and it allows, via the Nash-Kuiper scheme of convex integration, for constructing multiple solutions that are dense in C^0(\omega), at the regularity C^{1,\alpha} for any \alpha<1/3, no matter the sign of the right hand side function f.
Does a similar result hold in higher dimensions d>2 and codimensions k>1? Indeed it does, but one has to replace the Monge-Ampere equation by the Monge-Ampere system, by altering \curl \curl to the corresponding operator that arises from the prescribed Riemann curvature problem, similarly to how the prescribed Gaussian curvature problem leads to the Monge-Ampere equation in 2d.
Our main result is a proof of flexibility of the Monge-Ampere system at C^{1,\alpha} for \alpha<1/(1+d(d+1)/k). This finding extends our previous result where d=2, k=1, and stays in agreement with the known flexibility thresholds for the isometric immersion problem: the Conti-Delellis-Szekelyhidi result \alpha<1/(1+d(d+1)) when k=1, as well as the Kallen result where \alpha\to 1 as k\to\infty. For d=2, the flexibility exponent may be even improved to \alpha<1/(1+2/k), using the conformal invariance of 2d metrics to the flat metric.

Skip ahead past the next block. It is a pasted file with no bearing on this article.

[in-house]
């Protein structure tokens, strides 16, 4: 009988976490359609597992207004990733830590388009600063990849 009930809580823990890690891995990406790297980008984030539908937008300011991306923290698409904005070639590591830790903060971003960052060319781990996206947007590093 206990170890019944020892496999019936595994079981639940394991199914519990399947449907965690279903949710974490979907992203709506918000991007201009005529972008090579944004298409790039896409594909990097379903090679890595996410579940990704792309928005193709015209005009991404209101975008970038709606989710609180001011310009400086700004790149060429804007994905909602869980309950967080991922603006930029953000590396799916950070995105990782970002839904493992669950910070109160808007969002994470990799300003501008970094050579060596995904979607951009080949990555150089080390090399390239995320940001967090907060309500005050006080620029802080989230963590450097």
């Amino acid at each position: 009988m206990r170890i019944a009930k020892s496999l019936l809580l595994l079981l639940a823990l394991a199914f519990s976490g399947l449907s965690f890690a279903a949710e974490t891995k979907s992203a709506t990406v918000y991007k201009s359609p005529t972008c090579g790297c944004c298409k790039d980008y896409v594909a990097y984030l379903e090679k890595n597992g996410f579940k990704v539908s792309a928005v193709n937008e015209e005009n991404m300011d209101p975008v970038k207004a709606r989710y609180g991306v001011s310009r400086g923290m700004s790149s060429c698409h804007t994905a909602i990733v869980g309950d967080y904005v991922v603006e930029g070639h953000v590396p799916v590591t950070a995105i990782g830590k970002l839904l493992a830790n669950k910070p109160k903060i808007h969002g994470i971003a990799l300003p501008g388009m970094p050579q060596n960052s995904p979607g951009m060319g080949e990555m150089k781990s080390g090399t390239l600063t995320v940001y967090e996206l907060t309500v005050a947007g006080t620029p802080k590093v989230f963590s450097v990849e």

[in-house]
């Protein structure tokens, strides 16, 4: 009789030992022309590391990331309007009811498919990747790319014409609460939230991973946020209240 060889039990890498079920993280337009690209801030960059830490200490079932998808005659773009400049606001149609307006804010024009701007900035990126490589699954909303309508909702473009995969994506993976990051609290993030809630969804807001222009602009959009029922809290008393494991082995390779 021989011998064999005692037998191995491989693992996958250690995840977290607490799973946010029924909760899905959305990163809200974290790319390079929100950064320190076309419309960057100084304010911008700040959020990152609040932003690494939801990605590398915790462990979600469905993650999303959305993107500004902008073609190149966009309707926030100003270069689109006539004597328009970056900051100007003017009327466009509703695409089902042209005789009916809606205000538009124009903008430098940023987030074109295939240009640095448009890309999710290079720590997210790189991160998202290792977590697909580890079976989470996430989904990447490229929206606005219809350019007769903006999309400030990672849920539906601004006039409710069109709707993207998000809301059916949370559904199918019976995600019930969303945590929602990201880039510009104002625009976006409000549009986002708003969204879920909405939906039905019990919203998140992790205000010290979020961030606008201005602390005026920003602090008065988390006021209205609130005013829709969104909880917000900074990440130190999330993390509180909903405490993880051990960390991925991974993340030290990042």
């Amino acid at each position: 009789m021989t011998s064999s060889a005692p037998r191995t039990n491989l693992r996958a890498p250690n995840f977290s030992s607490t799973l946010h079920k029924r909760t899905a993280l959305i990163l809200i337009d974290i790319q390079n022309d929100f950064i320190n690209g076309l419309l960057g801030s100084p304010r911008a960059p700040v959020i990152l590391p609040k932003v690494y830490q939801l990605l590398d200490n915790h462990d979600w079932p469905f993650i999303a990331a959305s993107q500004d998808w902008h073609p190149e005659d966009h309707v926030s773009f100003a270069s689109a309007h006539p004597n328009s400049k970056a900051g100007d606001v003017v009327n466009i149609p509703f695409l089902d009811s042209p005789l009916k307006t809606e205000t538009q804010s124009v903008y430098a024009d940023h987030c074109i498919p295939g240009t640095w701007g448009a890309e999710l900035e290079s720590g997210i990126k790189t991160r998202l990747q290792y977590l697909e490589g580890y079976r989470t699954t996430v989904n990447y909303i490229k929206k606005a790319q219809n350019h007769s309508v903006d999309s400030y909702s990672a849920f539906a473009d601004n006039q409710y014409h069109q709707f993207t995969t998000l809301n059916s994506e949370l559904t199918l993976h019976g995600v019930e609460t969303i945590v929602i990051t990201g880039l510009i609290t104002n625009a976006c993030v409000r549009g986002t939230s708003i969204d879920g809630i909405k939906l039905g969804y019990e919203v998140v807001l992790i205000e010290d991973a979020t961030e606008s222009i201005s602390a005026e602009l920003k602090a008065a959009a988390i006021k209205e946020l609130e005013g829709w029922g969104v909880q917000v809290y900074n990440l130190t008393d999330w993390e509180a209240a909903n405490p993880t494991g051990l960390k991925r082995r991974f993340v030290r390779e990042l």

We will also discuss other possible improvements and parallel results and techniques valid for the isometric immersion system.

February 1, 2024, Thursday, 3:50-4:50pm, Hill 705

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Speaker: Narek Hovsepyan
**
Rutgers University

**
Title:
**
On the lack of external response of a nonlinear medium in the second-harmonic generation process.

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Abstract:
**